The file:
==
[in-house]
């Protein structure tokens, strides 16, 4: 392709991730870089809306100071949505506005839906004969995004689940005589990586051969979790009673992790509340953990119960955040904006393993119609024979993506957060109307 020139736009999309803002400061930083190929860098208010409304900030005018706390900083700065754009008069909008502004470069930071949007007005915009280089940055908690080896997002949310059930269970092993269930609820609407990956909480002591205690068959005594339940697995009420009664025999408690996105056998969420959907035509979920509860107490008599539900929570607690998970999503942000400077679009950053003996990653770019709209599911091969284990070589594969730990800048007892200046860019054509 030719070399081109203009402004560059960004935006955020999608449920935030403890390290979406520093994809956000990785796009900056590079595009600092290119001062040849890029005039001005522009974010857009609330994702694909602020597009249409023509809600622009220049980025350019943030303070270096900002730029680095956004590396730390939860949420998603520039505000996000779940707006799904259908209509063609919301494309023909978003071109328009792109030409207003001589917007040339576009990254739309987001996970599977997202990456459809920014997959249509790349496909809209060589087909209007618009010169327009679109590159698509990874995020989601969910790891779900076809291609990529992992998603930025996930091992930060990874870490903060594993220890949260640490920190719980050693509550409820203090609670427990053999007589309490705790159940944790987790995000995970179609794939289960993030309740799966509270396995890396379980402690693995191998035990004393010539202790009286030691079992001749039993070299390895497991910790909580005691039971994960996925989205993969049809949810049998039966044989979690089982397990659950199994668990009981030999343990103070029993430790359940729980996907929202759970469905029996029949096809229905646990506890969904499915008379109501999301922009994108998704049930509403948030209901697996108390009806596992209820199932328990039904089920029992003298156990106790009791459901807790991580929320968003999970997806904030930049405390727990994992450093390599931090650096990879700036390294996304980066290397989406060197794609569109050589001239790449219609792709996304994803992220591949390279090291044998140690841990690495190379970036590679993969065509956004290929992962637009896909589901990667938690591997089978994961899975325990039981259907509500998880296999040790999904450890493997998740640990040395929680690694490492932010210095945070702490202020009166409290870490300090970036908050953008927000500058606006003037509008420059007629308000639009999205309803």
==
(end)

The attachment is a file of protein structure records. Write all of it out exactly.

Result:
[in-house]
């Protein structure tokens, strides 16, 4: 392709991730870089809306100071949505506005839906004969995004689940005589990586051969979790009673992790509340953990119960955040904006393993119609024979993506957060109307 020139736009999309803002400061930083190929860098208010409304900030005018706390900083700065754009008069909008502004470069930071949007007005915009280089940055908690080896997002949310059930269970092993269930609820609407990956909480002591205690068959005594339940697995009420009664025999408690996105056998969420959907035509979920509860107490008599539900929570607690998970999503942000400077679009950053003996990653770019709209599911091969284990070589594969730990800048007892200046860019054509 030719070399081109203009402004560059960004935006955020999608449920935030403890390290979406520093994809956000990785796009900056590079595009600092290119001062040849890029005039001005522009974010857009609330994702694909602020597009249409023509809600622009220049980025350019943030303070270096900002730029680095956004590396730390939860949420998603520039505000996000779940707006799904259908209509063609919301494309023909978003071109328009792109030409207003001589917007040339576009990254739309987001996970599977997202990456459809920014997959249509790349496909809209060589087909209007618009010169327009679109590159698509990874995020989601969910790891779900076809291609990529992992998603930025996930091992930060990874870490903060594993220890949260640490920190719980050693509550409820203090609670427990053999007589309490705790159940944790987790995000995970179609794939289960993030309740799966509270396995890396379980402690693995191998035990004393010539202790009286030691079992001749039993070299390895497991910790909580005691039971994960996925989205993969049809949810049998039966044989979690089982397990659950199994668990009981030999343990103070029993430790359940729980996907929202759970469905029996029949096809229905646990506890969904499915008379109501999301922009994108998704049930509403948030209901697996108390009806596992209820199932328990039904089920029992003298156990106790009791459901807790991580929320968003999970997806904030930049405390727990994992450093390599931090650096990879700036390294996304980066290397989406060197794609569109050589001239790449219609792709996304994803992220591949390279090291044998140690841990690495190379970036590679993969065509956004290929992962637009896909589901990667938690591997089978994961899975325990039981259907509500998880296999040790999904450890493997998740640990040395929680690694490492932010210095945070702490202020009166409290870490300090970036908050953008927000500058606006003037509008420059007629308000639009999205309803």